Modi meets Erdogan, calls terrorism a shared worry

RSTV Bureau
New Delhi: Prime Minister Narendra Modi greets Turkish President Recep Tayyip Erdogan after their joint press statement at the Hyderabad House in New Delhi on Monday. PTI Photo

New Delhi: Prime Minister Narendra Modi greets Turkish President Recep Tayyip Erdogan after their joint press statement at the Hyderabad House in New Delhi on Monday. PTI Photo

Both India and Turkey referred to terrorism as “a shared worry”, in a joint press conference that took place after visiting Turkish President Recep Tayyip Erdogan met Prime Minister Narendra Modi at Hyderabad House in Delhi on Monday.

The leaders agreed that there was no reason or rationale that could validate terrorism. They pitched for strong action against those who provide shelter and support to such forces.

“We live in times where our societies face new threats and challenges every day. The context and contours of some of the exiting and emerging security challenges globally are our common concern…In particular, the constantly evolving threat from terrorism is our shared worry. I held an extensive conversion with the Turkish president on this subject. We agreed that no intent or goal or reason or rationale can validate terrorism,” PM Modi said.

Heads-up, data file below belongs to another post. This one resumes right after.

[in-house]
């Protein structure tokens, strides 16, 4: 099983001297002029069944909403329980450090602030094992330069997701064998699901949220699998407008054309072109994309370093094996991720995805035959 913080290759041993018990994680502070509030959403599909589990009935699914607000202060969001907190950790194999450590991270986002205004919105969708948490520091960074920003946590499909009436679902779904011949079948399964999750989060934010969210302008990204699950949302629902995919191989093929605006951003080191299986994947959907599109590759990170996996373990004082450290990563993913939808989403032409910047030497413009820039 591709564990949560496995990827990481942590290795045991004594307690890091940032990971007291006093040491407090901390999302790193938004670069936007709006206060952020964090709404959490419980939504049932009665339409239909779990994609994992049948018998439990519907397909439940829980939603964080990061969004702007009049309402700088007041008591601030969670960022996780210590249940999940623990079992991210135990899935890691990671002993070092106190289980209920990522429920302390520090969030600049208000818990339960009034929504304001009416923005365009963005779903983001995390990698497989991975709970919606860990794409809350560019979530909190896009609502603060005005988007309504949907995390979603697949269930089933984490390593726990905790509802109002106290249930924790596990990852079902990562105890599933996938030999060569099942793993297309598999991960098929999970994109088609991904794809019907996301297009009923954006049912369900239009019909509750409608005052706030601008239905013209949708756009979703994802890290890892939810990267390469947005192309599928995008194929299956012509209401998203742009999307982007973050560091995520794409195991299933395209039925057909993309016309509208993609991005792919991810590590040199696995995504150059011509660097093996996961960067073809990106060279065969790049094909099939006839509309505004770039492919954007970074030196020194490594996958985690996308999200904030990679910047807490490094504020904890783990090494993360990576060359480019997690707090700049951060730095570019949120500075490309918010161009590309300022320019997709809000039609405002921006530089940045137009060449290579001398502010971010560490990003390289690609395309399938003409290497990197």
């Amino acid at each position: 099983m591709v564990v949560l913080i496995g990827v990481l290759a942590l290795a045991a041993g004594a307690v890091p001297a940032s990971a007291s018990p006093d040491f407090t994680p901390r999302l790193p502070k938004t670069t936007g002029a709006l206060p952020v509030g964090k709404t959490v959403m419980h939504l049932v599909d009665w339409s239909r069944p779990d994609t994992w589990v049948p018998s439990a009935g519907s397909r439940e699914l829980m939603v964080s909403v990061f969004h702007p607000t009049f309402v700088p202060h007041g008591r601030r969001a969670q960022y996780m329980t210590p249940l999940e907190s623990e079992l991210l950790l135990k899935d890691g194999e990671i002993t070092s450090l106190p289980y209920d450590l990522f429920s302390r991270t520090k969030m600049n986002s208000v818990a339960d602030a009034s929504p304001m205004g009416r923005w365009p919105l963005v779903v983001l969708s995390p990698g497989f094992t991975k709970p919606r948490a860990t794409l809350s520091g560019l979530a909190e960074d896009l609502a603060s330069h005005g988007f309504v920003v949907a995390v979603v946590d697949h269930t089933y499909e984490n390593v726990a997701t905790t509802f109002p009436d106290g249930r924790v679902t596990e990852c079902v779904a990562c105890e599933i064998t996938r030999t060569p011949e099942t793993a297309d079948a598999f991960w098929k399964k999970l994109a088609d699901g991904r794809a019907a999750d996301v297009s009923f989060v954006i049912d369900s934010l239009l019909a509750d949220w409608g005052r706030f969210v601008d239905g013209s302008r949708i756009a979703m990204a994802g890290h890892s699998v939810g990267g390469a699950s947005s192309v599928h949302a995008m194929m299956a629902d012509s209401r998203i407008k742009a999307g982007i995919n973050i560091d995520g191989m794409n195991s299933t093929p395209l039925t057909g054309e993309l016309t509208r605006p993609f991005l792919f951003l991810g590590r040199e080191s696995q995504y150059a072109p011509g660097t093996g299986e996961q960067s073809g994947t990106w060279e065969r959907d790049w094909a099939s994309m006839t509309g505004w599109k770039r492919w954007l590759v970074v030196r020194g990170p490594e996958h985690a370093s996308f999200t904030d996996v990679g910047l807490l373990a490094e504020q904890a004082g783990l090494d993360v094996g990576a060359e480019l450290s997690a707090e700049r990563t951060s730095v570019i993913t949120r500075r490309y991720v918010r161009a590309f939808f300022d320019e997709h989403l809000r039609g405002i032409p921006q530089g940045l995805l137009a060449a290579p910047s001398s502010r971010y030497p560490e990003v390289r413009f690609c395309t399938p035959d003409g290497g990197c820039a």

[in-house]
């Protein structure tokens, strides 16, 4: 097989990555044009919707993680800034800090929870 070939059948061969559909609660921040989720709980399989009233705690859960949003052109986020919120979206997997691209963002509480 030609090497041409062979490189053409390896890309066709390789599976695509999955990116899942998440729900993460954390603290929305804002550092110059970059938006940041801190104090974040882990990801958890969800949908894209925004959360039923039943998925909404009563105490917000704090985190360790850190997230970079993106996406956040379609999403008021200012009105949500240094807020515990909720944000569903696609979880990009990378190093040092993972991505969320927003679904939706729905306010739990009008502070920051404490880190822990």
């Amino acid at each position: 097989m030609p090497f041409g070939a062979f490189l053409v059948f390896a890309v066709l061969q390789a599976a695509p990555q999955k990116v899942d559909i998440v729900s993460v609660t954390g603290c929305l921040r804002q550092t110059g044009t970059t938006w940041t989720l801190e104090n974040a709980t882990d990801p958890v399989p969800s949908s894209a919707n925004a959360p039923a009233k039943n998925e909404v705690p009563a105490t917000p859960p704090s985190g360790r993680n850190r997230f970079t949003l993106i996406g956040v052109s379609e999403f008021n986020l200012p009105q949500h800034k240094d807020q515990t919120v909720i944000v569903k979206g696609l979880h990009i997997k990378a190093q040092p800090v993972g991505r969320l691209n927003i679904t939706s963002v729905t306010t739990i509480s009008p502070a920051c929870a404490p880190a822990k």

Modi also strongly pitched for the need to work as one to disrupt the terrorist networks and their financing and put a stop to cross-border movement of terrorists, in an obvious reference to Pakistan-based terror outfits.

Both leaders held comprehensive discussions and took stock of full range of bilateral relations.

“President (Erdogan) and I agreed to work together to strengthen our cooperation, both bilaterally and multilaterally, to effectively counter this menace,” the prime minister said.

On his part, Erdogan said, “His country will always be with India in its battle against terrorism… And terrorists will be drowned in the blood they shed.”

Ahead of his visit to India, Erdogan had pitched for a multilateral dialogue to resolve the Kashmir issue to ensure peace in the region.

“We should not allow more casualties to occur (in Kashmir). By having a multilateral dialogue, (in which) we can be involved, we can seek ways to settle the issue once and for all,” he had told a TV channel in an interview.

The remarks are contrary to the position of India, which maintains that the Jammu and Kashmir issue is a bilateral matter between it and Pakistan, and that there is no scope for a third party mediation.

This is Erdogan’s first foreign tour after winning a controversial referendum on April 16 that further consolidated his executive powers.

(With inputs from PTI)